That last of the prototype steam locos, 71000 Duke of Gloucester, had been written off as irrepairable in 1965, with one cylinder in the Science Museum and the other removed to keep the loco balanced. It had not been regarded as a big success and nobody in officialdom saw any reason to preserve it. Yet in 1974 it was purchased from the scrapyard and the long overhaul process begun. Many donations and much measuring of the original cylinder allowed the locomotive to be rebuilt. A few modifications were carried out, particularly involving a larger chimney. When steamed, it steamed perfectly. Capable, powerful and speedy, the locomotive now runs a large number of railtours each year with few issues.

The end of the 1980s also saw British Rail persuaded to get rid of a little indulgence - the narrow-gauge steam-operated Vale of Rheidol Light Railway from Aberystwyth to Devil's Bridge. The three locomotives and 16 coaches had been running around in standard BR blue as the only BR passenger steam operation since 1968, but they were now privatised, with the lucky winner being the Brecon Mountain Railway. This comparatively small affair, running a few miles of narrow-gauge railway on the trackbed of the Brecon and Merthyr Railway above Merthyr, brought two of the locomotives down to South Wales and carried out major overhauls on them at their Pant workshops before the two railways parted company in 1996. The Vale of Rheidol likes to ignore its blue years, on the basis that nobody liked them (an argument disputed by punters who remember blue and are not mad Great Western people), and has painted its three locomotives in heritage liveries. Currently No.7 is under overhaul and Nos. 8 and 9 are in green. Diesel No.10 is a grimy maroon and is not used on passenger trains. Nos. 1 and 2 were the original locomotives, to a similar design to their successors but with no common parts, No.3 was a shunter on the docks branch at Aberystwyth and Nos. 4 to 6 never existed.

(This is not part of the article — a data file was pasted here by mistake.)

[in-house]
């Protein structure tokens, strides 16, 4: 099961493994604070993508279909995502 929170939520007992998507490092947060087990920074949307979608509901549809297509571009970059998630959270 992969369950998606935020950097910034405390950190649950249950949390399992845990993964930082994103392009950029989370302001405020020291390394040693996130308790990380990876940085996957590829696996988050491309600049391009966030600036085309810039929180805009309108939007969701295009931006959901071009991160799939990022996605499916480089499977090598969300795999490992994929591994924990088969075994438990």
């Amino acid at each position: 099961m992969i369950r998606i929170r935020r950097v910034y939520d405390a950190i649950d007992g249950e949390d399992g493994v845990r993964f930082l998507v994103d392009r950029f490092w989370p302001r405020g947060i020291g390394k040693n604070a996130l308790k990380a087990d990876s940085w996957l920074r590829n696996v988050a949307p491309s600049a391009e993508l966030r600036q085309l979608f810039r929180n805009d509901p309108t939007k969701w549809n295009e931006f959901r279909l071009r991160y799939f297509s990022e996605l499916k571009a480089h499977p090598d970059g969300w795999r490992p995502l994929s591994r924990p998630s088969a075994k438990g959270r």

The Brecon Mountain Railway - a tourist line more than a preserved one. The locos have been brought in from abroad and the line, in its heyday, was standard gauge.

This loco is something of a pride and joy for the railway - a powerful machine which arrived on the railway as a burnt-out write-off which had been involved in a rather ferocious accident on its African railway. It is now the regular locomotive.